The stranger stepped into the dimly lit tavern. Dirt and mud clung to his breeches, cowboy hat and long coat. He wasn’t a large man, yet a sense of strength and power surrounded him. Just inside the doorway, he stood letting his eyes adjust to the sudden darkness.
Everyone in the bar turned their heads as one to gaze upon the new stranger. He slowly walked toward the bar, and placing a few coins on its rough surface ordered a whiskey. His voice was a hoarse whisper, only the barkeep and a couple others sitting at the bar were able to hear him. Taking the small glass of liquor, the stranger downed the drink, exclaiming a soft sigh of pleasure.
“On occasions,” the stranger said.
“I’m a bourbon man myself,” he said taking a gulp of his drink, “The names Clive Hodgkins,” he said holding has out.
“Pleasure,” the stranger said ignoring the drunks outstretched hand.
“Trevor,” the stranger said simply and motioned to the barkeep for another round.
“Nice to meet you there Trevor boy,” Clive said with a big sheepish grin. “Where you from?”
“Come now, what’s with the secrecy? You can tell ‘ol Clive, I won’t tell no one.”
“Just traveling through.”
“Where you a headed then? Or is that a secret too?” Clive laughed.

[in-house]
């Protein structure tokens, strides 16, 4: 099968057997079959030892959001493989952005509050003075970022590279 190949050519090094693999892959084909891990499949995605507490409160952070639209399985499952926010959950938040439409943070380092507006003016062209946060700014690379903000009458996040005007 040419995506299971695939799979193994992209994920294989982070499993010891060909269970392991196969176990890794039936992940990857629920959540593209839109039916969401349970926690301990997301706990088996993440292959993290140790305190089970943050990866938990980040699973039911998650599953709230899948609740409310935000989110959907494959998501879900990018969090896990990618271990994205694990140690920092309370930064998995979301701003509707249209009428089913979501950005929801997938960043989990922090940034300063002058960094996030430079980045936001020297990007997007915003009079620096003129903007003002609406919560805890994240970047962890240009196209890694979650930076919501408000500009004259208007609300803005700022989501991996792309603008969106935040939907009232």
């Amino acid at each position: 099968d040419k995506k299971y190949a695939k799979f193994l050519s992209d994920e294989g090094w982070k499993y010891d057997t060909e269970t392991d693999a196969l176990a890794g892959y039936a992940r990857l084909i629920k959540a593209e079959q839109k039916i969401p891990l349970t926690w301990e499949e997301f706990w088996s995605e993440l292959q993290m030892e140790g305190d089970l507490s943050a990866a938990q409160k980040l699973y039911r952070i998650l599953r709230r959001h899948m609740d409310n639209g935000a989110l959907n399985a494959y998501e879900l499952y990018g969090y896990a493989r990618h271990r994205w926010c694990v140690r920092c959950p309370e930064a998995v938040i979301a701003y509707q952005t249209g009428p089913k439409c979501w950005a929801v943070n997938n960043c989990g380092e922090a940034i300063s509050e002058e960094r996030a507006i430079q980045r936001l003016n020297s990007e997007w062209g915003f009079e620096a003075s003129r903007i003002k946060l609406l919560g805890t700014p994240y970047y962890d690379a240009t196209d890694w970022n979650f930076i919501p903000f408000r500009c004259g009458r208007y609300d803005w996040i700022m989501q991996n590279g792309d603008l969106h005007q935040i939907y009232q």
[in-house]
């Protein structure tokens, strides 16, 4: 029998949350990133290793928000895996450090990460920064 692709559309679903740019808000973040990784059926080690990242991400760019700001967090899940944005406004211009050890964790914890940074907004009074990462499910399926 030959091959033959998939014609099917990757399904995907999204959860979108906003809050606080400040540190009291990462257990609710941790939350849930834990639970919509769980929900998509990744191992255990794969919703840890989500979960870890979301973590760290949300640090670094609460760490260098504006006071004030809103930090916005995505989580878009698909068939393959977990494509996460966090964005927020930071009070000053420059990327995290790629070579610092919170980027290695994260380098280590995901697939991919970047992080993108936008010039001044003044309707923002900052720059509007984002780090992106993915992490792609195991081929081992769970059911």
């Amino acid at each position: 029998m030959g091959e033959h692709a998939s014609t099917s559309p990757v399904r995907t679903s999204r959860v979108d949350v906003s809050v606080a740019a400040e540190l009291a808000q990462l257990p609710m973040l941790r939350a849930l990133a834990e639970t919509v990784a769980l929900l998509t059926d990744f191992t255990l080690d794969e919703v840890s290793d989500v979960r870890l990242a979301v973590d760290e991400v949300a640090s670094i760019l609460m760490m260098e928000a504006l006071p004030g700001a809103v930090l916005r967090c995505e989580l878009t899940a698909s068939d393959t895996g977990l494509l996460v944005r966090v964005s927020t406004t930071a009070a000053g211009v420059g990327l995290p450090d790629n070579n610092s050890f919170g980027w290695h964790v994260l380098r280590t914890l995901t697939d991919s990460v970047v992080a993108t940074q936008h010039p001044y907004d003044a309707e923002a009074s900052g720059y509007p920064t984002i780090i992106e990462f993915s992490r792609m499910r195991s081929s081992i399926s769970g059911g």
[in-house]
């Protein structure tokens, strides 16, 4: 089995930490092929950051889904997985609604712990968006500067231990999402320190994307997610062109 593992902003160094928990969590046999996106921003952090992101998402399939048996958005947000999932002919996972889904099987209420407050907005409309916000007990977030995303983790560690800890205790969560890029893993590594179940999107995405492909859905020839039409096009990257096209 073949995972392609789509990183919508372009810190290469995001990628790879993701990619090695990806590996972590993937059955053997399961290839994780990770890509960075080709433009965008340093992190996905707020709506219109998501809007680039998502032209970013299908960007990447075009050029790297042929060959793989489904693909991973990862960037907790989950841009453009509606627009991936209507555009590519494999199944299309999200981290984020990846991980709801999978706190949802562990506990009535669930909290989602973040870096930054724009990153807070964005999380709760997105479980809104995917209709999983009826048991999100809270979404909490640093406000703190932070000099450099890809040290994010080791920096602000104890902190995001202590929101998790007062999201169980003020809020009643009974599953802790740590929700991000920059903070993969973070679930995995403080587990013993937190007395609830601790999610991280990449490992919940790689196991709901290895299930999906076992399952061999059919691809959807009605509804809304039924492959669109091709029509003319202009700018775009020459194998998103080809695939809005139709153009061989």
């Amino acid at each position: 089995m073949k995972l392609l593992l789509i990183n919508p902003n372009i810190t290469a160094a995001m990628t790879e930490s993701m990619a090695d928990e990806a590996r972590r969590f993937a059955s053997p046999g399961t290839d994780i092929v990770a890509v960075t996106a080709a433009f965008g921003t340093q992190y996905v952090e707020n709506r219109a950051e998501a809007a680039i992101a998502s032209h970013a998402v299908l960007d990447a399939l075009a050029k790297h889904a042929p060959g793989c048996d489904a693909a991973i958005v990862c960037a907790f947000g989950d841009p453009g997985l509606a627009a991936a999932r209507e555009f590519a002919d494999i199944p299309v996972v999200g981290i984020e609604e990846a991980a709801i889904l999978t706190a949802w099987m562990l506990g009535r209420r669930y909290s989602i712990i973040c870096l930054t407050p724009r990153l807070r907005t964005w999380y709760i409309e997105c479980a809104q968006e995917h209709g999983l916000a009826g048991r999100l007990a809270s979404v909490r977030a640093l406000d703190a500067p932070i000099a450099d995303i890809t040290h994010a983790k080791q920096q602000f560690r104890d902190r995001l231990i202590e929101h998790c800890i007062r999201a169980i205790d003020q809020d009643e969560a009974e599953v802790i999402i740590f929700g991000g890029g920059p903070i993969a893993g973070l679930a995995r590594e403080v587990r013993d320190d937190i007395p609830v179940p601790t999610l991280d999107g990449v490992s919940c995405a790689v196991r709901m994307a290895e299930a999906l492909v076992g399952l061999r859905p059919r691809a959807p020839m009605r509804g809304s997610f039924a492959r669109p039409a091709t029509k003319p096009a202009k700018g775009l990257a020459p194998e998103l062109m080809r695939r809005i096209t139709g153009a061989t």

“No where in particular,” Trevor said in his raspy voice.
“Must be a sad existence there boy, having no where to go. You need a place to stay? There’s a hotel down the street a ways, its nothing fancy but she’ll do for a nights sleep.”
“Thanks, I’ll look into it,” Trevor said ordering another drink. He turned his back to the bar and began surveying the room. His eyes came to light on a man in the far corner of the bar, sitting with two others and talking in hushed voices.
“Who are they?” he asked turning his back on the room.
“The big one is called Tom Wallace; the other two are Lester Hughes and Christopher Banks. Stay clear of them Trevor, they kill any man who crosses them. Sherriff won’t do nothing about it, he’s Tom’s brother, names George,” Clive said in a slurred whisper.
“How many have they killed?” Trevor asked.
“Right you are Billy,” Clive said taking the mug.
“Do they have a name?” Trevor asked.
“Why are you so concerned with them?” Billy the barkeep asked seriously.
“They look awfully familiar. But so far I can’t remember why,” Trevor said simply.
“Its best you leave them alone. Otherwise, you’ll go missing like all the others,” Billy said before walking away to another costumer. Trevor sat for a moment or two, before getting to his feet and heading to the table in the corner. There were gasps from the bar.
“Excuse me gentlemen, I was wondering if you would be interested in a game of cards?” Trevor asked politely in his hoarse whisper.
“In a rush to loose some money?” one man said.
“We don’t play with trash boy,” the other one chimed in.
“Now boys, how could we pass up a nice game of cards?” Tom Wallace said smiling.
Names were exchanged then the men dealt the cards in silence, placing their bets they sat back and examined their cards.
“So where you from stranger?” Christopher asked.
“North. Just traveling through”
“Where are you traveling to?” Tom asked.
“No where really. When I find a place to stop, I’ll stop,” Trevor said smiling up at the men.
“How are you surviving without money?” Lester asked he was the one who refused to play with trash.